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Response to comments by UK’s Prime Minister, Boris Johnson, on recycling

The prime minister has said that plastic recycling “doesn’t work” and “is not the answer” to threats to global oceans and marine wildlife.

Answering questions ahead of the COP26 climate change summit, he also said reusing plastics “doesn’t begin to address the [pollution] problem”.

We believe what he said was right, but also wrong — and we’re going to explain why. Starting with the sentiments we agree on, then where we differ, and finally, our triple-tiered action plan for a more sustainable future.

Boris Johnson prepares for talks at COP26. Photograph: Hollie Adams/EPA

Our problem with plastic

The US and UK produce more plastic waste per person than all of the other major countries, according to a recent study. Currently, more than half of what the UK government says is recycling is being exported to countries like Turkey & Malaysia, which lack adequate recycling infrastructure to deal with it. So some of the plastic ends up being illegally burnt, dumped or leaching into our ecosystems — rivers and seas. This is also a humanitarian health problem. Especially for waste pickers — usually women — who sort through the toxic plastic waste for less than 4 pence a kilogram.

So what happens to the remaining half?

Well, an investigation by UK’s Channel 4 show ‘Dispatches’ revealed that 11 per cent of UK household waste (like yoghurt pots, plastic trays) labelled as recyclable is actually sent to incineration plants. Essentially, these plants burn plastic to capture energy but still generate harmful greenhouse gasses, like CO2.

Unlike glass, aluminium and other metals, plastic isn’t infinitely recyclable. Instead, the quality of plastic downgrades each time it gets recycled — otherwise referred to as ‘downcycling’. This means that it’s very unlikely for a plastic bottle to be used, broken down, and entirely recycled without adding new plastic to make it durable and safe enough to use again.

Recycling doesn’t solve overconsumption, but it certainly helps mitigate the effects. Plastic is made almost entirely from fossil fuels, so we really need to reduce our usage to help tackle climate change and stop plastic from polluting our oceans.

Recycling does work

Recycling just one aluminium can, saves enough energy to power a TV for 2 hours. The British Plastics Federation also claims that it takes up to 75% more energy to produce a non-recycled plastic bottle over the recycled alternative.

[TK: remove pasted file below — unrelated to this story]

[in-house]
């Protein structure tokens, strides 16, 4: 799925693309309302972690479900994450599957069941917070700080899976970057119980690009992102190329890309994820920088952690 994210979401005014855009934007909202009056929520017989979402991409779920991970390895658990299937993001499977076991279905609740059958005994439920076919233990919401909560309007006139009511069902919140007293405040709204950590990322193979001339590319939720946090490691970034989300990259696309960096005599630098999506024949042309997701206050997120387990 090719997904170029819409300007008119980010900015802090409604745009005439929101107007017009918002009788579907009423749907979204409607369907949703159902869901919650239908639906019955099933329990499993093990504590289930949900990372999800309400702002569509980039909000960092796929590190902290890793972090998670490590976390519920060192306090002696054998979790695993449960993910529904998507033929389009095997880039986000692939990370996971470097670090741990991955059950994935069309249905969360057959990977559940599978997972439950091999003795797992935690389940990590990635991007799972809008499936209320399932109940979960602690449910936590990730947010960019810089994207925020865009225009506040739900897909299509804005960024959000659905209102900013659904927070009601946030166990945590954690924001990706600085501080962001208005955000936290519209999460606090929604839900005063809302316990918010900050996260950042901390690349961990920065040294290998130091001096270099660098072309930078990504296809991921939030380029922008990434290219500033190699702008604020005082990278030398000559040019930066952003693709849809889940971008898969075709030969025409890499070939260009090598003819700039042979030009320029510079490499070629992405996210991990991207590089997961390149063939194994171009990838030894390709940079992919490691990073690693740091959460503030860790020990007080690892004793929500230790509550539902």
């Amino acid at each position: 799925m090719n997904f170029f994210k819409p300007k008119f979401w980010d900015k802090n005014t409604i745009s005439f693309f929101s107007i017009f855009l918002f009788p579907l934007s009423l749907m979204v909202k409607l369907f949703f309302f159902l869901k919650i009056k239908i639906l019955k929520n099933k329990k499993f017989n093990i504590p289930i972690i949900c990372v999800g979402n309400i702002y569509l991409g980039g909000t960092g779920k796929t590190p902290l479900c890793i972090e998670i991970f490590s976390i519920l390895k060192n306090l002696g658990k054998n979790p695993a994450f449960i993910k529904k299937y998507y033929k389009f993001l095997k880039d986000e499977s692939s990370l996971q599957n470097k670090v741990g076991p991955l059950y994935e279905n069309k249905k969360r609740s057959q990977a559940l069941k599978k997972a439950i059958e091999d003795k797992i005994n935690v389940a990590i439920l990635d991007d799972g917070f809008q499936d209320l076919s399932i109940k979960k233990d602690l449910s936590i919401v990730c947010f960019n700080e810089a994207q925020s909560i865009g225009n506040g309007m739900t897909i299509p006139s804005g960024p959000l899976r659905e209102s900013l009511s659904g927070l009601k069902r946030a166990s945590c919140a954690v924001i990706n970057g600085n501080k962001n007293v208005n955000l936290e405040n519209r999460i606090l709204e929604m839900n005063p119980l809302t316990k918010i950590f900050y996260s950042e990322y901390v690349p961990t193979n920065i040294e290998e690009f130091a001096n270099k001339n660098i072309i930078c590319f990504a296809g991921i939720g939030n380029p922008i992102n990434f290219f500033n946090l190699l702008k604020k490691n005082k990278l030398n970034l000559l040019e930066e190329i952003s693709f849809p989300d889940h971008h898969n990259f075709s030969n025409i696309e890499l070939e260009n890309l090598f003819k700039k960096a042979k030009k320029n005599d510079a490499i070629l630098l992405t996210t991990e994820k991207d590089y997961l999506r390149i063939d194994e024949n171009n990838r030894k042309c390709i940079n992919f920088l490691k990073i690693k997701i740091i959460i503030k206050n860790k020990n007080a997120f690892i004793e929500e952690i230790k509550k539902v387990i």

Talk about bad timing, Boris

The biggest climate conference in the world, COP26, is less than a week away. This year’s focus is “taking collective action & collaboration” to set a path towards reaching net-zero carbon emissions. But some feel these comments from the leader of the host nation have already undermined years of efforts.

The chief executive of the Local Authority Recycling Advisory Committee (LARAC), Lee Marshall, took to Twitter to make the following comments.

As the top 100 companies are reportedly responsible for over 71% of global emissions, you might ask what is the point? But here it is. Because small steps taken by a great many people are already influencing change.

Recycling has grown exponentially over the past decade and is one of the most popular and relatable climate actions people can take. People want to live more sustainable lifestyles and not feel their actions are damaging the environment. So to be told that recycling can be a waste of time surely also spreads fear, uncertainty and doubt around the effectiveness of other climate actions.

If we look at how individuals contribute to carbon pollution, it’s our fossil-fueled cars, a lack of insulation in our homes, and food wastage that are the heavy hitters. But crucially, recycling helps to reduce waste, minimising all the stuff that gets sent to landfills or polluting our oceans.

If we all stopped recycling overnight, then it’s the environment that would pay a hefty price. But so would we, through higher taxation, as local authorities would be forced to clean up the mess.

Plastics aren’t going away

Plastics have a vital role in the protection of products, healthcare, and food and drink items. While it is essential to switch to more sustainable materials, it will not be possible to totally eradicate plastic because it remains the most suitable for many applications.

Recycling helps to limit climate change, reduce pollution and create jobs. It’s good for people, the planet and our pockets. So we need governments to back innovation and support businesses, rather than making misinformed claims about the effectiveness of recycling.

Our Action Plan:

Think big. Invest heavily and legislate to create a more circular economy. Support initiatives that educate and empower consumers and rebuild public trust.

Vote with your feet. Brands should realise they will be rewarded for creating more sustainable, recyclable products. Ensure that local authorities can and will deal with them responsibly, instead of making notional claims about the recyclability of their packaging.

Ask yourself, do I actually need this? As consumers, we must continue to educate ourselves to make more mindful purchases. At the end of the day, simply use less stuff.

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